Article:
• 10 April 2012
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Mission: Economical way to bioethanol

Funding from Department of Biotechnology has helped Richcore Life Sciences to develop a technology that enhances ethanol yield from molasses fermentation

Bioethanol has emerged as the best possible alternative to fossil fuel at a time when depletion of fossil fuel reserves and the consequent rise in fuel prices have become global concerns. Molasses, a by-product of sugarcane and beet processing, is considered one of the best substrates for ethanol production in tropical countries. It is at present one of the least expensive sources of sugar and, in contrast to grain, does not require hydrolysis of starch.

However, environmental factors, such as high temperature and humidity, in tropical regions result in loss of sugar content in molasses, increasing the consumption of molasses during fermentation and resulting in lowered yields.

Bangalore-based Richcore Lifesciences has developed a technology to improve alcohol yield from molasses. Another objective of the technology is to prevent the loss of sugar content in molasses due to environmental factors and microbial contamination during storage. A significant improvement in ethanol yield is achieved by the addition of specific enzymes to the molasses that convert the unfermentable sugars, constituting up to five percent of dry solids in molasses, into more readily fermentable forms.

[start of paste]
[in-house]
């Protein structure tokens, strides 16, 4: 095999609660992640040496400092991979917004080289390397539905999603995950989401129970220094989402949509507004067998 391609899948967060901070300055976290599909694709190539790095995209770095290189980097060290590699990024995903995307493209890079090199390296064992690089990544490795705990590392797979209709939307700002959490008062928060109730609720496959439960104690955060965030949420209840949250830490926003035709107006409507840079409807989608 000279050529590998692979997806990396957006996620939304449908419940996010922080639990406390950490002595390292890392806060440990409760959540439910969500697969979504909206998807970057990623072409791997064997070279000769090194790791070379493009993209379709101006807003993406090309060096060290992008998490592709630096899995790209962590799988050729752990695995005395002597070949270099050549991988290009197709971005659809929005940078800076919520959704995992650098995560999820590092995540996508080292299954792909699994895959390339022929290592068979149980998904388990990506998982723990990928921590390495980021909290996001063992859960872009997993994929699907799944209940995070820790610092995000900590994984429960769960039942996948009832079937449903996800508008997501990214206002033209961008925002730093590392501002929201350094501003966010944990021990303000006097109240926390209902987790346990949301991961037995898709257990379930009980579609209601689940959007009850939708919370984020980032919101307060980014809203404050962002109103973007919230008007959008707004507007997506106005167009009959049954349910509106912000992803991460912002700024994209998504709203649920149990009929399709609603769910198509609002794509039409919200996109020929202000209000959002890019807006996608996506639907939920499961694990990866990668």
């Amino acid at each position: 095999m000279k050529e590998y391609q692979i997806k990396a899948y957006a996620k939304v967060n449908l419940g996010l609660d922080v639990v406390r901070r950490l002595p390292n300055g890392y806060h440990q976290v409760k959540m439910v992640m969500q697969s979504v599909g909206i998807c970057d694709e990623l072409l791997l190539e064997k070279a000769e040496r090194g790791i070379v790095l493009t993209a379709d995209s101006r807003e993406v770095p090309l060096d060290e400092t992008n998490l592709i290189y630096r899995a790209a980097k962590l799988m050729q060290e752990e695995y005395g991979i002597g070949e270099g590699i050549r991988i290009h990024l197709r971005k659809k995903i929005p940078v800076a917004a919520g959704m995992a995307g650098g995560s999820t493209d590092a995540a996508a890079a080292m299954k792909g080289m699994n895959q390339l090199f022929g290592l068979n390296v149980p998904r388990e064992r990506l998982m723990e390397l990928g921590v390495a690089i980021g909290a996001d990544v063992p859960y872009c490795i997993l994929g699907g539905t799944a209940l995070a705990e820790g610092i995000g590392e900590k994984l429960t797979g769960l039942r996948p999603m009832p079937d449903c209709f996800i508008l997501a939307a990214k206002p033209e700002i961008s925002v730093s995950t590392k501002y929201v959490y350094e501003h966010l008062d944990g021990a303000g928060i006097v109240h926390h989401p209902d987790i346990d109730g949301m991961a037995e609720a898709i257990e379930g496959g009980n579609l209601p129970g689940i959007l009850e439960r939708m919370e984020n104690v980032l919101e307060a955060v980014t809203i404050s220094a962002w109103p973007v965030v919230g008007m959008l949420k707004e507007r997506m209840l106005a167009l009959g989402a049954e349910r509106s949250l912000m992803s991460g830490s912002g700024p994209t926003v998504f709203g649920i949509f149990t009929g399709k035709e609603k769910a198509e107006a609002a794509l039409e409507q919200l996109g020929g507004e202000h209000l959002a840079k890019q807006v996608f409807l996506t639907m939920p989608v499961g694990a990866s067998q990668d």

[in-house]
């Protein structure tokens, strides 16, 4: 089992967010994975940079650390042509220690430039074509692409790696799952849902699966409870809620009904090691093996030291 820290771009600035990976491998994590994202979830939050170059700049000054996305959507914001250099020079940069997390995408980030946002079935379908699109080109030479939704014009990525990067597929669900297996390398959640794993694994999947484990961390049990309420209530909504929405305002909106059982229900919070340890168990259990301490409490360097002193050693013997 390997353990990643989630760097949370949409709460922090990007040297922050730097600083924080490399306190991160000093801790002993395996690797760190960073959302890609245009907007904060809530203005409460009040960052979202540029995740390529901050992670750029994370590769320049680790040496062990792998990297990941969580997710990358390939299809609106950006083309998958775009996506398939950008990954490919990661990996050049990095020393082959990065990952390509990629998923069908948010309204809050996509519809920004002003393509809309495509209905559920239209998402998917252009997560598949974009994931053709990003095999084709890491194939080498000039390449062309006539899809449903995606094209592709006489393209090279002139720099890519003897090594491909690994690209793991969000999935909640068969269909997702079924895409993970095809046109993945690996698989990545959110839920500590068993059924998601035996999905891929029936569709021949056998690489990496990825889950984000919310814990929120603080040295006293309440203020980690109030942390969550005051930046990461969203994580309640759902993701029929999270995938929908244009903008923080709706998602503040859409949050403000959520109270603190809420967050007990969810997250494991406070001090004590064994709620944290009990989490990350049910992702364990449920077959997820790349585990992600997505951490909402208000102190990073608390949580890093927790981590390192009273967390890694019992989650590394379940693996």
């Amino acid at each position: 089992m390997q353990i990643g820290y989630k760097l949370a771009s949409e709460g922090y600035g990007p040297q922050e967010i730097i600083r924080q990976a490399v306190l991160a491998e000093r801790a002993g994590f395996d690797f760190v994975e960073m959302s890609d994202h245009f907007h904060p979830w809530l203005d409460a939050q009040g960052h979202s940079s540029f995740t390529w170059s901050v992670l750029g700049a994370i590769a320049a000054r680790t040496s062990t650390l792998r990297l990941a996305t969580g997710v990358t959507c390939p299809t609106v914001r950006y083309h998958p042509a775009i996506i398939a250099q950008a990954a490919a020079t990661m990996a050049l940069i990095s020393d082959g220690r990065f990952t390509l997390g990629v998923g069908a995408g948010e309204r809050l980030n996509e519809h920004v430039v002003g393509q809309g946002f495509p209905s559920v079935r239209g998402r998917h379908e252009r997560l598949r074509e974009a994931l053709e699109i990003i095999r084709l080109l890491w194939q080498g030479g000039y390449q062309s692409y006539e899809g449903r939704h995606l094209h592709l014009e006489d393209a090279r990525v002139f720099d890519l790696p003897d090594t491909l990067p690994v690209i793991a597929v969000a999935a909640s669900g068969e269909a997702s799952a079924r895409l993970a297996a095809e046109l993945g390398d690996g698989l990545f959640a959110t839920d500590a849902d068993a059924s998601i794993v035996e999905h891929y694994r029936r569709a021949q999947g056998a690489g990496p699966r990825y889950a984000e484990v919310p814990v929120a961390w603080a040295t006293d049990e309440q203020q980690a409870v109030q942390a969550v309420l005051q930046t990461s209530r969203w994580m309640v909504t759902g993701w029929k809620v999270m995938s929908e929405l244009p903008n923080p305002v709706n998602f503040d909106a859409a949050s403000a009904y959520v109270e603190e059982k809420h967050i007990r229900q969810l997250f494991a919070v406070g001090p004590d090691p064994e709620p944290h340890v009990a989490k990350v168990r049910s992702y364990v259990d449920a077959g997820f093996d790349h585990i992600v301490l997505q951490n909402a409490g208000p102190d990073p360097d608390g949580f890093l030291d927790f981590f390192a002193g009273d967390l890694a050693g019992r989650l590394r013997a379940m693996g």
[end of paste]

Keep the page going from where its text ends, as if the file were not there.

Dr Swati S Dash, manager-R&D, Richcore Lifesciences, explains the process. “An increase in ethanol production from molasses (up to five percent net increase) can be achieved by optimizing the combination of enzymes targeted towards complex carbohydrates and unfermentable simple sugars. It has to be added along with the yeast in experiments carried out at shake flask-level initially and then at reactor scale, and a strategy has to be developed for application of the same to molasses during fermentation,” she says.

The company submitted a project proposal to the Department of Biotechnology (DBT) under Category III of the Biotechnology Industry Partnership Programme (BIPP) scheme in December 2008. The proposal was presented before a screening committee in February 2009. Following site verification by a three-member team, including the chairman of Biotech Consortium India Limited (BCIL), in March 2009, the DBT sanctioned a grant of 88 lakh of the total budget.

“The project was a great support during the developing stages of Richcore's R&D in terms of funds for research and manpower and guidance from distinguished members of the technical evaluation committee. Besides, it ensured efficient management and utilization of funds. Sharing of risks and rewards brings in innovation and quality in work, resulting in higher productivity. It is also a great motivation for biotech-based industries to work towards socially important projects,” adds Dr Dash.

The way forward
Improvement in ethanol production by addition of this specific enzyme during molasses fermentation is patentable as it is novel, unique and has a large-scale commercial application in India and across the world. It increases ethanol production from molasses without any additional capital expenditure. While the technical objectives of the project have been completed, large-scale trials are currently on to test the method. The key findings from the project will be transferred to alcohol producing units and can be implemented in larger-scale fermentation plants.

Rahul Koul in New Delhi

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